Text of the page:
With open source Kinect drivers now available for Windows, Mac, and Linux, the cat is truly out of the bag for Microsoft's 3D-sensing console add-on - and despite earlier threats to the contrary, the company has confirmed it won't be suing anyone.
When Adafruit launched its OpenKinect project, it offered a prize fund of $1,000 - later raised to $3,000 - to the first person able to upload the source code for an open-source Kinect driver plus a demonstration program that proved its efficacy.
Microsoft, which would prefer all Kinect sales to go to Xbox 360 owners who can then spend more money on games for the device, wasn't happy - threatening to bring legal action against anyone using the device in unapproved ways.
Now, however, the company appears to have admitted defeat. Guesting on NPR's Science Daily radio show hosted by Ira Flatow, Microsoft employees Alex Kipman and Shannon Loftis confirmed that no legal action would be taken against anyone hacking the Kinect sensors for their home-brew projects.
According to a transcript of the discussion, Kipman starts by claiming that the USB connection for the Kinect was left open by design: "What has happened is someone wrote an open-source driver for PCs that essentially opens the USB connection, which we didn't protect by design, and reads the inputs from the sensor."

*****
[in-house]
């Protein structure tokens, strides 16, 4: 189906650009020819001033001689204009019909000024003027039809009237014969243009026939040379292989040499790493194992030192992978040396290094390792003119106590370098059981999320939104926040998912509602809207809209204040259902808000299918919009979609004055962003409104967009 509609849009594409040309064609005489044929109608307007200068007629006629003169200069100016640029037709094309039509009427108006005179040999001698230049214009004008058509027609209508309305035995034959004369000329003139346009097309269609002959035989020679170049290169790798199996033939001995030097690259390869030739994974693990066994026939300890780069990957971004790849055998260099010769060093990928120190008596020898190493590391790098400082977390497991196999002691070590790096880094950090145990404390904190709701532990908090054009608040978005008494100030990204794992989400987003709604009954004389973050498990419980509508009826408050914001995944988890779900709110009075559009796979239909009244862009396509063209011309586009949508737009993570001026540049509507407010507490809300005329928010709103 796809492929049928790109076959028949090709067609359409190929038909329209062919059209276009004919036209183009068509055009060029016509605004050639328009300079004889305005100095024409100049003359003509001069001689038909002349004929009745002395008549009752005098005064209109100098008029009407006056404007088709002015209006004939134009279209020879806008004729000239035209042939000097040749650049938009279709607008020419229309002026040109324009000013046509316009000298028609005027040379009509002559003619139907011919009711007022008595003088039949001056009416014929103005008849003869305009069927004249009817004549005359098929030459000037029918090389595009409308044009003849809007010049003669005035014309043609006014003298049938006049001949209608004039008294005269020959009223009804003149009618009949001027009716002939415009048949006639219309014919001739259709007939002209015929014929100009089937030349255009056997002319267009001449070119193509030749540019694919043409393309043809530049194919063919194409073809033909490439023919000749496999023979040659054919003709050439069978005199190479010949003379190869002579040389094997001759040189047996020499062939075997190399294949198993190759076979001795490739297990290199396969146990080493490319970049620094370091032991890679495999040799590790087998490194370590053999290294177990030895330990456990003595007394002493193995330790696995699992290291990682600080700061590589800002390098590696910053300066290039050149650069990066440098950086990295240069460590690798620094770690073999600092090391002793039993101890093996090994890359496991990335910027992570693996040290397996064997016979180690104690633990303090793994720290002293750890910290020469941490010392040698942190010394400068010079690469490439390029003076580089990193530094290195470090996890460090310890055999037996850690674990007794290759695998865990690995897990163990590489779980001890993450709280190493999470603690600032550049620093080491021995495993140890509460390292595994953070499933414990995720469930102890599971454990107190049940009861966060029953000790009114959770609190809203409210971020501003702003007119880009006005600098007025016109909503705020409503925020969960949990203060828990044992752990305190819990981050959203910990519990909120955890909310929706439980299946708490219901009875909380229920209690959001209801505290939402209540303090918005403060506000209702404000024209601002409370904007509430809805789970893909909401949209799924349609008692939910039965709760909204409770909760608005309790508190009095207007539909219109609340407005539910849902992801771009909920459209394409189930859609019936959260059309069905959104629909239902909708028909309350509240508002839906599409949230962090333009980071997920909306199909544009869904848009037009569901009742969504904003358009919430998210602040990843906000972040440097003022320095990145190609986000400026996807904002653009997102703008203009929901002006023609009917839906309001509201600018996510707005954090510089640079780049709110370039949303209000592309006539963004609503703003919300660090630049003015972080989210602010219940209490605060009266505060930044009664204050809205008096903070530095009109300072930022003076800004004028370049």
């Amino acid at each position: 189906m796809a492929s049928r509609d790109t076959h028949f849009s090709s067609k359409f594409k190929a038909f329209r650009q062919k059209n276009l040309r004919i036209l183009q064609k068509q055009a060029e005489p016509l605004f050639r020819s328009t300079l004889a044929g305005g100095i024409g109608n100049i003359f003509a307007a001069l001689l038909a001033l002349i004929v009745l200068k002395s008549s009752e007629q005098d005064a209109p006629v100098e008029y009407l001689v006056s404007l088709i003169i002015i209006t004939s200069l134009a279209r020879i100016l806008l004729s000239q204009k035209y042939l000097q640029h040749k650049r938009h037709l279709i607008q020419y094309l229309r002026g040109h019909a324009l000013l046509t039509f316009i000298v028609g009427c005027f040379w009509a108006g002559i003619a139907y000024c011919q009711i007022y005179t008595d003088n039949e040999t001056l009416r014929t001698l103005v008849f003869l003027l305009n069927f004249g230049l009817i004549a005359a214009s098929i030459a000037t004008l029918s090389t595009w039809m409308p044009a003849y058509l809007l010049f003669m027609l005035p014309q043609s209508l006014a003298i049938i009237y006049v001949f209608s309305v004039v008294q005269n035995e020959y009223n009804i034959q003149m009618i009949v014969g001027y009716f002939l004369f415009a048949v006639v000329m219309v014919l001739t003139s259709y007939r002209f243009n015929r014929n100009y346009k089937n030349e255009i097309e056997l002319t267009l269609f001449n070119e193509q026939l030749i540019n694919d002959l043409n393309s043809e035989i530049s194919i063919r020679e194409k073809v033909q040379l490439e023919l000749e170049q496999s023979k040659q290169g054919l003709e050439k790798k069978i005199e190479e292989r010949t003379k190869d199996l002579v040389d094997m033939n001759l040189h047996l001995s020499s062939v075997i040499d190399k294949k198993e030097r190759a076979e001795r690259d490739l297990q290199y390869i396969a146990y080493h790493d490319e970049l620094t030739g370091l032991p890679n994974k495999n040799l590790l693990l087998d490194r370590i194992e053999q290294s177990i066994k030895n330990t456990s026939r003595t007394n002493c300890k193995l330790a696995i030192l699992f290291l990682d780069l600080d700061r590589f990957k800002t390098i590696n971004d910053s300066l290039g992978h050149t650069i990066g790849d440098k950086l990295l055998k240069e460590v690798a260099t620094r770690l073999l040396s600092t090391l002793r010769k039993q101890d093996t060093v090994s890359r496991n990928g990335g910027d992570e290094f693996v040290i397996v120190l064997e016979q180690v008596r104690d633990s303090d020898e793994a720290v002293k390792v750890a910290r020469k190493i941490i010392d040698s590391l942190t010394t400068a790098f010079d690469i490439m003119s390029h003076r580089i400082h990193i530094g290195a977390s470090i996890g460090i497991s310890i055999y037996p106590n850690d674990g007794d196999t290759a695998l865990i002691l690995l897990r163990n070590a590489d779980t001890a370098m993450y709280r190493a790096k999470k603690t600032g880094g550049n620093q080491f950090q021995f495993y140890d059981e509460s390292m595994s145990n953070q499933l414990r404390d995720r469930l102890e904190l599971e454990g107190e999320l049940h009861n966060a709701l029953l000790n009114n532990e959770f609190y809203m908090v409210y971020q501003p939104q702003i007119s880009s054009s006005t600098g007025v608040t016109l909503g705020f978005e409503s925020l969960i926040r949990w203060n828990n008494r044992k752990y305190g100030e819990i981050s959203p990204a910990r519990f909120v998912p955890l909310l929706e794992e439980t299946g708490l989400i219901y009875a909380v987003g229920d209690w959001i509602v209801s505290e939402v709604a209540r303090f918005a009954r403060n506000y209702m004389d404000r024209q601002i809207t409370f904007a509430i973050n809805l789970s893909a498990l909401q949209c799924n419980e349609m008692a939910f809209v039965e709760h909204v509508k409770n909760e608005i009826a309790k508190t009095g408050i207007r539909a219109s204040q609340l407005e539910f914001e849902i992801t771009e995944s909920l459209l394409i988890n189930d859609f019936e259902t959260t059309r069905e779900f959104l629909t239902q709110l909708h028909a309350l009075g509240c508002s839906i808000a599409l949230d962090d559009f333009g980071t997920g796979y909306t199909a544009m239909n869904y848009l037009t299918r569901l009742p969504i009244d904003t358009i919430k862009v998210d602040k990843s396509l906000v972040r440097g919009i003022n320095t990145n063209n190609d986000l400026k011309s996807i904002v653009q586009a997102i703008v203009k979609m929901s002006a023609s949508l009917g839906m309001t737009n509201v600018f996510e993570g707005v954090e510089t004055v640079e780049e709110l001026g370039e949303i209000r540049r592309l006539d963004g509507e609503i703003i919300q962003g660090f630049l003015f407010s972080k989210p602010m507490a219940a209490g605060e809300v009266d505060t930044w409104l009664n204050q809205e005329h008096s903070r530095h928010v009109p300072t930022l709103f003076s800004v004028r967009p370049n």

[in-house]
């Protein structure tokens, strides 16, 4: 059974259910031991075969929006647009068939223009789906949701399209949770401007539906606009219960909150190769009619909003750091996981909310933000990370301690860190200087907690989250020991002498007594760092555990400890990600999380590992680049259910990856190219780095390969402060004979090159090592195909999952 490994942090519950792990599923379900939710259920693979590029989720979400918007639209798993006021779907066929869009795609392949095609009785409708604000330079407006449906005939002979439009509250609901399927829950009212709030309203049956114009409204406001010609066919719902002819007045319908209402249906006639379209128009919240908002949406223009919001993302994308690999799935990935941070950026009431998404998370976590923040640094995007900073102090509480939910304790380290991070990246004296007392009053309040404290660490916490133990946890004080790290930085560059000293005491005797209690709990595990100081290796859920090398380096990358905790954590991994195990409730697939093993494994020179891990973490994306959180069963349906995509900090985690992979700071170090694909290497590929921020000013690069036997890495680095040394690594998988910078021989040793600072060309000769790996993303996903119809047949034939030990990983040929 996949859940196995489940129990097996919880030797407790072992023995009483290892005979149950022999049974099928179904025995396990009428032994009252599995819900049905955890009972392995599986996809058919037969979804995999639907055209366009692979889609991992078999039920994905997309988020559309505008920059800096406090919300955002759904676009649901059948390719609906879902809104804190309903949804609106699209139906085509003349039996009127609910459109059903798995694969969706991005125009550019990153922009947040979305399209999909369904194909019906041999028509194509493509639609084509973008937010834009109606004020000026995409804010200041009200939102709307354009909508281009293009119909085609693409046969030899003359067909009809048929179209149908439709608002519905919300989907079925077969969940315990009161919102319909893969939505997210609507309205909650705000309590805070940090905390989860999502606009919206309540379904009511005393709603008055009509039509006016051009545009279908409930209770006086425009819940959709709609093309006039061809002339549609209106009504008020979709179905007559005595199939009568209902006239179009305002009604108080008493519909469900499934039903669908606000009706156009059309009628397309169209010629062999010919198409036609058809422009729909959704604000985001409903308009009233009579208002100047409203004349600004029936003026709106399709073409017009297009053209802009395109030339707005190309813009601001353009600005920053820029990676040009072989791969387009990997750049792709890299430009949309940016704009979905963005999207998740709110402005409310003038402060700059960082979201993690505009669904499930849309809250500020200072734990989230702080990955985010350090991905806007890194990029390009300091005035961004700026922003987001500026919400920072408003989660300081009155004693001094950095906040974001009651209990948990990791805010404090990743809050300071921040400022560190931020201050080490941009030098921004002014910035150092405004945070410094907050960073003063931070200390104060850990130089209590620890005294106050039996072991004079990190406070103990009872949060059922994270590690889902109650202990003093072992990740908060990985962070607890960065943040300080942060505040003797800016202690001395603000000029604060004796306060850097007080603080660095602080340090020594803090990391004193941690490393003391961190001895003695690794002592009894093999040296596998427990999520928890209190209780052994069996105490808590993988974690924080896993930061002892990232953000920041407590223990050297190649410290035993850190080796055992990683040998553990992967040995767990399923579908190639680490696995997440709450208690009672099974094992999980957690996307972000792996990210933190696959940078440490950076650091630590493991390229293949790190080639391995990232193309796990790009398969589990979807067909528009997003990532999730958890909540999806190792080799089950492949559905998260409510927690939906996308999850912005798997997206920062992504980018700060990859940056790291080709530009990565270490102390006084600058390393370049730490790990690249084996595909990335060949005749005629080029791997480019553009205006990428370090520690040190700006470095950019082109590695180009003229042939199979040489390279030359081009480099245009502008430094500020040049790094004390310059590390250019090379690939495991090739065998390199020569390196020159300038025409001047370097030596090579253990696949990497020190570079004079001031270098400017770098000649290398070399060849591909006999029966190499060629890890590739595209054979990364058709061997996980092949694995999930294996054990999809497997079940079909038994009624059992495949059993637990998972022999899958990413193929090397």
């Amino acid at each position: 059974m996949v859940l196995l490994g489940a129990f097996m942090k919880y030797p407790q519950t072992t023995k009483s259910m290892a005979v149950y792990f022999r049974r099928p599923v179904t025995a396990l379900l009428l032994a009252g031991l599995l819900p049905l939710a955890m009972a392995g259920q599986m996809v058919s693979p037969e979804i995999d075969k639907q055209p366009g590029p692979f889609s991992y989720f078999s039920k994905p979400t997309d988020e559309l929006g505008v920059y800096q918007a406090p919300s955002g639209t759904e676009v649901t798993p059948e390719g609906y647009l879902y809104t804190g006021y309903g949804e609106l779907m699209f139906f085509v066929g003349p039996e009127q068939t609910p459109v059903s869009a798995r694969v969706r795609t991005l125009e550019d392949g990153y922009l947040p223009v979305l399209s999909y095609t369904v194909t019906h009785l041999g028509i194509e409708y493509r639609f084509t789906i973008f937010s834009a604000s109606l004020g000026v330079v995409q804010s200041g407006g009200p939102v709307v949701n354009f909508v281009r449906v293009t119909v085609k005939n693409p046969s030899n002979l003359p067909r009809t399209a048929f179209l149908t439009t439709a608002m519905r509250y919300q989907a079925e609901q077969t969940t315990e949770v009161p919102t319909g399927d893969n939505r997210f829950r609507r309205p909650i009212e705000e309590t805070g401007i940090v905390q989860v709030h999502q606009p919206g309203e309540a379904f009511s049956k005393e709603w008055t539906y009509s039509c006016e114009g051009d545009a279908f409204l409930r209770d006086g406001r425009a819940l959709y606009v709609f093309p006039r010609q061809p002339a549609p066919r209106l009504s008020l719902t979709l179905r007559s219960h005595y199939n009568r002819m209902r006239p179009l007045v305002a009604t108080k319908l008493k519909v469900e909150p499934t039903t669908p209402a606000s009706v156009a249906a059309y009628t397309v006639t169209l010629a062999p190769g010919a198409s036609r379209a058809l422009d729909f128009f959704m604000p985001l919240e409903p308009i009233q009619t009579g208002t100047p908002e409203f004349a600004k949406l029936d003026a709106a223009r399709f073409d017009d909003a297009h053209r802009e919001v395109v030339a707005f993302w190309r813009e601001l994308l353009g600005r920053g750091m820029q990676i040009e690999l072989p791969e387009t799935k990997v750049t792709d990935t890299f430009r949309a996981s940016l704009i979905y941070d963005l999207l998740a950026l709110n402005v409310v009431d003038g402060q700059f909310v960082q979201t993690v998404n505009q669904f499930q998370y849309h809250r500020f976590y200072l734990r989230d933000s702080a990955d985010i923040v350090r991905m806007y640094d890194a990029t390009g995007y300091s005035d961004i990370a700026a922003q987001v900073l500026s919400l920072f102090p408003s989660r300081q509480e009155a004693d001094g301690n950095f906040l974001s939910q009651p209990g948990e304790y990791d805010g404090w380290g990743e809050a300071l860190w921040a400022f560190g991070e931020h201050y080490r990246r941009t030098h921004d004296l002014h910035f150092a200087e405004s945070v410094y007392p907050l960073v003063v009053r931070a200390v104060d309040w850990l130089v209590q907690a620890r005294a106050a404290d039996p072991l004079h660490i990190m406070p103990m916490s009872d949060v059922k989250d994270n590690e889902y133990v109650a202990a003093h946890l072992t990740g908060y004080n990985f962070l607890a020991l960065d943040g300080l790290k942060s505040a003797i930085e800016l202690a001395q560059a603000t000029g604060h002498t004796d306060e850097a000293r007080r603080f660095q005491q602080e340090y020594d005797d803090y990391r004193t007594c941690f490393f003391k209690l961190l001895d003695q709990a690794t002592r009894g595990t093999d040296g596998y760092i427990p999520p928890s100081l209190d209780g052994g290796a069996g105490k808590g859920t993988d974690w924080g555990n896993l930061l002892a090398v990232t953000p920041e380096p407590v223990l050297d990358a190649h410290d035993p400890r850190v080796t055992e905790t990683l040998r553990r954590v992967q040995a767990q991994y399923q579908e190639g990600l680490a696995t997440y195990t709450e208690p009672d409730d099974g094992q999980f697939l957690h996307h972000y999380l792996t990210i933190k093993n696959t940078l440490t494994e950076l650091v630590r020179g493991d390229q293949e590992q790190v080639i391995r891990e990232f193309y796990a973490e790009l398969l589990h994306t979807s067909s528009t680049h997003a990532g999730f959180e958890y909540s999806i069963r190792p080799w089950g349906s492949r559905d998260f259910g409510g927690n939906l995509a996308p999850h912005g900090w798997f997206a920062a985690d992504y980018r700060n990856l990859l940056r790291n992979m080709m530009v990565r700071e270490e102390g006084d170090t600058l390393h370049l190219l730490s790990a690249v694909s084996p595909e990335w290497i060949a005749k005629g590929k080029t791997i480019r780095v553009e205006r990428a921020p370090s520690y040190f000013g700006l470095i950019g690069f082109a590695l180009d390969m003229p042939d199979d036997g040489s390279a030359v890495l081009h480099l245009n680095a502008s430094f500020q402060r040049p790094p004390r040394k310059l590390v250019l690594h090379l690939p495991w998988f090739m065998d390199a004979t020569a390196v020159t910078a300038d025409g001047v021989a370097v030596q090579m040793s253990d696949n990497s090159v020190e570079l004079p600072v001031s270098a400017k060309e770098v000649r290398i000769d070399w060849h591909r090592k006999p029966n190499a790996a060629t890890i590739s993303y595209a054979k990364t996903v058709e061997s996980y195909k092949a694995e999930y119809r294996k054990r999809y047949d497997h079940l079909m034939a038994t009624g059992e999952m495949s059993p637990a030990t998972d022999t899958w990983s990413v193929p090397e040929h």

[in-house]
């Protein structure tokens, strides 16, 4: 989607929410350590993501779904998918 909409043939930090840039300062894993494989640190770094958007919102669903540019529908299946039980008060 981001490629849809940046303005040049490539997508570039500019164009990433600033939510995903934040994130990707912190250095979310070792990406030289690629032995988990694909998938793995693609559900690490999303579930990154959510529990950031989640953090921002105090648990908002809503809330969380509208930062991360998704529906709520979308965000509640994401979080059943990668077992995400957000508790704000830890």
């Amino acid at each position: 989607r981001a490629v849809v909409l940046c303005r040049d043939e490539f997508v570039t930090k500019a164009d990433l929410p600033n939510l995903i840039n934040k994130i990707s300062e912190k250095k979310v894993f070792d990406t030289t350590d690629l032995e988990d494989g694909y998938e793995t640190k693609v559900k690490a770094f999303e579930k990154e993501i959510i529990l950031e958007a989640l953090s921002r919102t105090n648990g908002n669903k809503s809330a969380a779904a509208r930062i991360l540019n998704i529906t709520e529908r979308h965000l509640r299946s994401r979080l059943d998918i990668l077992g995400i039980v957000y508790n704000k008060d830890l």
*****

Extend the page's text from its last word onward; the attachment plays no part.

When Flatow asks Microsoft's representatives to clarify whether the company has any problem with people using the open-source driver packages to use the Kinect sensor on devices other than the Xbox 360, Loftis states categorically not: "as an experienced creator, I'm very excited to see that people are so inspired that it was less than a week after the Kinect came out before they had started creating and thinking about what they could do."
When Flatow asks for confirmation that "No one is going to get in trouble," Kipman confirms: "Nope. Absolutely not."
It's good news all round for hackers and tinkerers who are already finding new an innovative ways to implement the Kinect's depth sensor data into their projects.